Why Kindness Never Goes
Out of Fashion
Sabhanaz Rashid Diya
Photos: One Degree Initiative
One of the most recent 'developments' in the development sector in Bangladesh are youth-led organisations. With an intent to really change our country, groups of young people have gotten together and started movements in education, leadership, creative thinking and essentially, public service. Inspired by their ability to move people, several leagues of youth groups have begun their own movements through forming youth clubs, organisations, community service programmes and so on. As a social entrepreneur who falls somewhere in the former group of youth-led initiatives, of the many challenges we've faced one of the greatest criticisms we've come across is our value addition through short-term projects. While building schools, providing educational materials, building houses, repairing dams and providing training to start social businesses seem to seem long-term results, what is the benefit of hosting a one or two day-long event? Why does every youth organisation at every nook and corner seem to have one under its belt?
Sure, we could talk about giving back. We could say making someone smile is an invaluable reward. We could even say it's more fun and volunteerism needs to be fun if it were to attract our glam-driven young generation. In essence, and if we were to dangle around logic, what is the outcome of a day-long event under the label of a social campaign?
The first, and perhaps most obvious, reason is that it gets people involved. Our world is increasingly driven by materials as opposed to morals and values, and to get people to come together, do something and do it without quantifying the returns is itself an incredible task. Nobel Laureate Professor Muhammad Yunus often reminds us that human beings are inherently selfless, and in our desperation to compete and survive in a capitalistic society, this selflessness is overpowered by greed. If human beings were given one opportunity to be good without any fear or influence, they would get addicted to the idea and continue being selfless.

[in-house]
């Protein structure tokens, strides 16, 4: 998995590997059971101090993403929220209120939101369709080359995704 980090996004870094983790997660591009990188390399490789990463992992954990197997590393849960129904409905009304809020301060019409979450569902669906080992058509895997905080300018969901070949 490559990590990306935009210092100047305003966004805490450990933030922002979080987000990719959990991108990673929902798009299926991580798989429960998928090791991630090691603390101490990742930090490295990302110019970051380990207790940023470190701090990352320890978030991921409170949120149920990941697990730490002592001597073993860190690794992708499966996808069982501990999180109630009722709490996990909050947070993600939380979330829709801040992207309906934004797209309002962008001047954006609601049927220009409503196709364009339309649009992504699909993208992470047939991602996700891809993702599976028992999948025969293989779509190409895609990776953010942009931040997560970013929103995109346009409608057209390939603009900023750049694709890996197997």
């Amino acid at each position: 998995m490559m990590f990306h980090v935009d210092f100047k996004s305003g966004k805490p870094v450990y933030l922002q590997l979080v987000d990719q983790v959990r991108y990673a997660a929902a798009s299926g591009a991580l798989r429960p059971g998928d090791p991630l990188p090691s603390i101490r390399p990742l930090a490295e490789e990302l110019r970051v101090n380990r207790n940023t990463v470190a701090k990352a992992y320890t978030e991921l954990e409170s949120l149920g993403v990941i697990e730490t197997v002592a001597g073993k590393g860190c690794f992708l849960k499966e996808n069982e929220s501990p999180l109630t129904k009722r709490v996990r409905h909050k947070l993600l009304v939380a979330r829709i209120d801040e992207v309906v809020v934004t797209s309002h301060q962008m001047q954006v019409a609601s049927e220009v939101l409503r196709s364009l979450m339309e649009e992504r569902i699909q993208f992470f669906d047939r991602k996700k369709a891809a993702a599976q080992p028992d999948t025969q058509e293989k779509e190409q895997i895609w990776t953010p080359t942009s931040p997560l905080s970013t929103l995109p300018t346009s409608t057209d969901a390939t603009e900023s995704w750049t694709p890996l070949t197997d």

Now that we have our group of selfless individuals who want to contribute time and energy to doing good, what next? Our complexities, while is an extraordinary feature, habitually prevents us from appreciating life's blessings and human values. When people come together, they learn to work together and it's difficult to deny how nearly impossible unity can be in a 'politically correct' world. It teaches us teamwork, equity, leadership and empathy through a natural play of necessity where people are not paid to make things work, but would rather do it because it seems the best, if not the only way to do it.
We've gotten people together, we've made them work in teams, we've found elected and natural leaders, and we're getting some good actions in progress. But really, how are we adding value in a span of few hours? What are we teaching people? How will it alleviate poverty or help us reach by MDGs? That's where kindness pops in. While we are busy programming world-changing initiatives, setting targets, hiring people and designing advocacy campaigns, we tend to overlook a quality that is inherently ours, that is kindness. An act of kindness can go a long way, both in terms of the person who is doing something as well as the person who is receiving it. Kindness is rarely mistaken, seldom overruled and usually is returned through kindness. Maya Angelou words it perfectly: "I've learned that people will forget what you said, people will forget what you did, but people will never forget how you made them feel."
Imagine a day when you give away your toys to the small kid who works at your neighbour's apartment. Imagine a time when you helped a pregnant coworker deal with stress. Imagine a day when you read out stories to children on the streets. Imagine a day when you helped an elderly woman cross the road. Now, imagine the smile, the surprise and the feeling. It gives you a sense of belonging, of doing, of courage and a combination of intangible returns that, without your conscious realisation, sparks a light inside you. It helps you grow, mature, find happiness and most importantly, stay human.
Why do we believe in one-day events? Because it teaches people to be kind through life in a span of a few hours. In a rat race to meet deadlines, perhaps that's one quality that gets least attention, but has the most rewarding of returns, and can truly change the world.
(The writer is a major in Media and Communication at Independent University, Bangladesh, and the founder of the non-profit youth organisation, the One Degree Initiative foundation.)